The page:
Goshthi, Goṣṭhi, Goṣṭhī: 16 definitions


Goshthi means something in Hinduism, Sanskrit, the history of ancient India, Hindi. If you want to know the exact meaning, history, etymology or English translation of this term then check out the descriptions on this page. Add your comment or reference to a book if you want to contribute to this summary article.

The Sanskrit terms Goṣṭhi and Goṣṭhī can be transliterated into English as Gosthi or Goshthi, using the IAST transliteration scheme (?).

In Hinduism

Kavya (poetry)

[«previous next»] — Goshthi in Kavya glossary
Source: OpenEdition books: Vividhatīrthakalpaḥ (Kāvya)

Goṣṭhī (गोष्ठी) in Sanskrit (or Guṭṭhia in Prakrit) refers to 1) a “group of identical people”; 2) pejorative meaning “group of unbelievers” or 3) “conversation, advice”, as is mentioned in the Vividhatīrthakalpa by Jinaprabhasūri (13th century A.D.): an ancient text devoted to various Jaina holy places (tīrthas).—(Balbir 1986 p. 77);—Cf. goṣṭha “village of shepherds” (CDIAL 4339; JOIB XXXIV p. 63).

Kavya book cover
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Kavya (काव्य, kavya) refers to Sanskrit poetry, a popular ancient Indian tradition of literature. There have been many Sanskrit poets over the ages, hailing from ancient India and beyond. This topic includes mahakavya, or ‘epic poetry’ and natya, or ‘dramatic poetry’.

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Shaktism (Shakta philosophy)

Source: Google Books: Manthanabhairavatantram

Goṣṭhi (गोष्ठि) refers to a “Company (of Heroes)”, according to the Lalitāsahasranāma.—Lalitā’s thousand names are eulogized in the Lalitāsahasranāma, describing the goddess’s spiritual beauty on the analogy of physical, sensuous beauty. [...] She is the Kula Yoginī (95) and her very nature is Kula (kularūpiṇī) (897). She is the Mother of the Heroes, that is, Kaula initiates (vīramātā) (836) and delights in their company (vīra-goṣṭhi-priyā) (898). She is the presiding deity of the Kaula Path and is on both aspects of it, that is, the Right and the Left (savyāpasavyamārgasthā) (912). So although the goddess is given these names they are sacred to the devotees who practice Vāmācāra also. In short, the Kula rites—sexual yet chaste—share in the same ambiguity as the goddess who presides over them.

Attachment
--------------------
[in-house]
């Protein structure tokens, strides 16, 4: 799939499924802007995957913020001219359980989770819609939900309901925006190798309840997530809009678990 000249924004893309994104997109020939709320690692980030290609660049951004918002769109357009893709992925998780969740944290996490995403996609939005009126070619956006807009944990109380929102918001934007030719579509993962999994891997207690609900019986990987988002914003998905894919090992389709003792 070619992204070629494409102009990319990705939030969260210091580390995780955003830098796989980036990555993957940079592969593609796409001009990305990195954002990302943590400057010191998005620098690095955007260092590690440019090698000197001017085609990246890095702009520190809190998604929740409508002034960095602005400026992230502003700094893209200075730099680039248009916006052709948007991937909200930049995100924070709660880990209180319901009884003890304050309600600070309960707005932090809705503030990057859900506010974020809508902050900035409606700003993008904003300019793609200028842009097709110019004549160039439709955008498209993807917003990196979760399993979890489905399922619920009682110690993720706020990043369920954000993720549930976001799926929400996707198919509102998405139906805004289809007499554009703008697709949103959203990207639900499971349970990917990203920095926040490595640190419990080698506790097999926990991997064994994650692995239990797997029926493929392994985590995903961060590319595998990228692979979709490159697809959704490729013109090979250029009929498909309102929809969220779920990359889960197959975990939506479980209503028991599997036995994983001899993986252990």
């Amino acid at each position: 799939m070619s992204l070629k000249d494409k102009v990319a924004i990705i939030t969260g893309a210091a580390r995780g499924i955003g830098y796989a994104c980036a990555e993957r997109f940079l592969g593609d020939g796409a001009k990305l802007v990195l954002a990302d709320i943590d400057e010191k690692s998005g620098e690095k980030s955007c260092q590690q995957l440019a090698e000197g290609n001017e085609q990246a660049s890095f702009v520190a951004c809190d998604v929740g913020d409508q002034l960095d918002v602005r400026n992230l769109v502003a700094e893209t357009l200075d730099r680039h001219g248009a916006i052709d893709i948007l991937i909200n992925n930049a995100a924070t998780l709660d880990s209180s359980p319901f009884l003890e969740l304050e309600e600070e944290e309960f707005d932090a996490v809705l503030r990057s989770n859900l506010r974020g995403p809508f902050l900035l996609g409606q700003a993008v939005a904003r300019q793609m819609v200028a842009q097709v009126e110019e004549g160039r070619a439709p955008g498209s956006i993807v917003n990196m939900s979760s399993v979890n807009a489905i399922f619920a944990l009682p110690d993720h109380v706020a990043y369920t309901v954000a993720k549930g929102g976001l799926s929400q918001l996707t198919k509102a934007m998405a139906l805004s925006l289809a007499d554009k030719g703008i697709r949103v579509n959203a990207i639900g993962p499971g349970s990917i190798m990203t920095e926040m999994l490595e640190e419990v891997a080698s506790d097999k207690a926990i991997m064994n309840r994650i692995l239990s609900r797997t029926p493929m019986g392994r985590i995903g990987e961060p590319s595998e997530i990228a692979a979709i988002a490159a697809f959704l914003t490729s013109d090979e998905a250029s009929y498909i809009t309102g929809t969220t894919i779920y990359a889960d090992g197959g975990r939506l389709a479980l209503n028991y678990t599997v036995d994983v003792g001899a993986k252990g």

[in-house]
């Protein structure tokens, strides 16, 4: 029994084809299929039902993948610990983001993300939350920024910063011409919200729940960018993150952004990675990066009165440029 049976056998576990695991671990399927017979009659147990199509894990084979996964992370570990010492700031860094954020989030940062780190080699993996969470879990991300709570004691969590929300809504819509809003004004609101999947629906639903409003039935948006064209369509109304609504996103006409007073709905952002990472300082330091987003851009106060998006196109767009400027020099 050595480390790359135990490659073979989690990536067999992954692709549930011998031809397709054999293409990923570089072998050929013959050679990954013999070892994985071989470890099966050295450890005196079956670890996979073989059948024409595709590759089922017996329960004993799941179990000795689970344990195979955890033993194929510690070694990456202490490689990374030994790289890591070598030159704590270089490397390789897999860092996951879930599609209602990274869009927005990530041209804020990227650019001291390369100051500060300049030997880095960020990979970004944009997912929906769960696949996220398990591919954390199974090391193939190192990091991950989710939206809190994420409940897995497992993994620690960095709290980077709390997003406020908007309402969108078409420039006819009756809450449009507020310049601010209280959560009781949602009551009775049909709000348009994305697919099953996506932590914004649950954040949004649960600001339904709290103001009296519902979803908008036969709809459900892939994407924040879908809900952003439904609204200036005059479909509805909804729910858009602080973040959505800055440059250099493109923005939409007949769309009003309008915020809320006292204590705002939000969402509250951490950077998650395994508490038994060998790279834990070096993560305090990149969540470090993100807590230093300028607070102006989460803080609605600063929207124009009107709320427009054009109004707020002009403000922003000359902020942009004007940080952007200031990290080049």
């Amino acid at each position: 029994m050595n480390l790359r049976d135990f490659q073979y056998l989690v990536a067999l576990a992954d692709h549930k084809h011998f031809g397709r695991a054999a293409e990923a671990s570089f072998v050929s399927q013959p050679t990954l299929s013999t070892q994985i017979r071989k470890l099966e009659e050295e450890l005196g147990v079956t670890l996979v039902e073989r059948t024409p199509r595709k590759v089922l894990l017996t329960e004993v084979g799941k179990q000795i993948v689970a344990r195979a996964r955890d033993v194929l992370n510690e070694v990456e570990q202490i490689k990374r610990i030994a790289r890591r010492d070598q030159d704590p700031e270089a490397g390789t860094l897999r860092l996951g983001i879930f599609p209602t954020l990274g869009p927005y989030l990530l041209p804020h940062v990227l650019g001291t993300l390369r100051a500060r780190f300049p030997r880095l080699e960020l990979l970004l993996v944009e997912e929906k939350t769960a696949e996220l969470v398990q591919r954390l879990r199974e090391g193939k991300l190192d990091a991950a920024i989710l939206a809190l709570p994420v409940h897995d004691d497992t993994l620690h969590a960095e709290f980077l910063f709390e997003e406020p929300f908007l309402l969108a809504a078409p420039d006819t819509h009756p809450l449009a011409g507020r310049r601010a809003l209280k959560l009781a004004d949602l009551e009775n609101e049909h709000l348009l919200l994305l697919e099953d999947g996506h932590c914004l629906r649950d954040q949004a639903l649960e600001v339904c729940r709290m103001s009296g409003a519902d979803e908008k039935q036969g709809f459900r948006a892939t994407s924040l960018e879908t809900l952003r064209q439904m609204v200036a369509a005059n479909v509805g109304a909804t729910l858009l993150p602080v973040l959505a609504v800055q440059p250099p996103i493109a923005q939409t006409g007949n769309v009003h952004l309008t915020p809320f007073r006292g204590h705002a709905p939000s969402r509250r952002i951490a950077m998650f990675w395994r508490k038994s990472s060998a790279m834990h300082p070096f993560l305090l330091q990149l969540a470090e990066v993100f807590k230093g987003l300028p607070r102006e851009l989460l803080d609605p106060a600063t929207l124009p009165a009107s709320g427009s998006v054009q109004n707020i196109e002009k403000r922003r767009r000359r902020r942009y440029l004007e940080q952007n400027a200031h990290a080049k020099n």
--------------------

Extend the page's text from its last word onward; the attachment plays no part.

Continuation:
Shaktism book cover
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Shakta (शाक्त, śākta) or Shaktism (śāktism) represents a tradition of Hinduism where the Goddess (Devi) is revered and worshipped. Shakta literature includes a range of scriptures, including various Agamas and Tantras, although its roots may be traced back to the Vedas.

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Jyotisha (astronomy and astrology)

Source: Wisdom Library: Brihat Samhita by Varahamihira

Goṣṭhi (गोष्ठि) refers to a “company (of Sādhus)”, according to the Bṛhatsaṃhitā (chapter 15) (“On the nakṣatras—‘asterisms’”), an encyclopedic Sanskrit work written by Varāhamihira mainly focusing on the science of ancient Indian astronomy astronomy (Jyotiṣa).—Accordingly, “Those who are born on the lunar day of Anurādhā will be valiant; heads of parties; fond of the company of Sādhus [i.e., sādhu-goṣṭhi], keep vehicles and grow every species of crop. Those who are born on the lunar day of Jyeṣṭhā will be valiant, of good descent, wealthy, famous; disposed to cheat others of their property, fond of travelling, rulers of provinces or commanders of armies. [...]”.

Jyotisha book cover
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Jyotisha (ज्योतिष, jyotiṣa or jyotish) refers to ‘astronomy’ or “Vedic astrology” and represents the fifth of the six Vedangas (additional sciences to be studied along with the Vedas). Jyotisha concerns itself with the study and prediction of the movements of celestial bodies, in order to calculate the auspicious time for rituals and ceremonies.

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Shaivism (Shaiva philosophy)

Source: Brill: Śaivism and the Tantric Traditions

Goṣṭhī (गोष्ठी) refers to an “assembly”, according to the 13th-century Matsyendrasaṃhitā: a Kubjikā-Tripurā oriented Tantric Yoga text of the Ṣaḍanvayaśāmbhava tradition from South India.—Accordingly, “[...] He should treat [all phenomena] as one, not as separate. He should not drink [alcohol] or eat meat idly [with no ritual purpose]. He should not drink wine without first purifying it [with mantras], and he should consume meat after he has purified it with that [wine]. He should not answer the call of nature, should not sip water, etc., while reciting mantras or in an assembly (goṣṭhīna kuryān mantragoṣṭhīṣu). If he does so out of folly, the curse of the Yoginīs will fall on him. [...]”.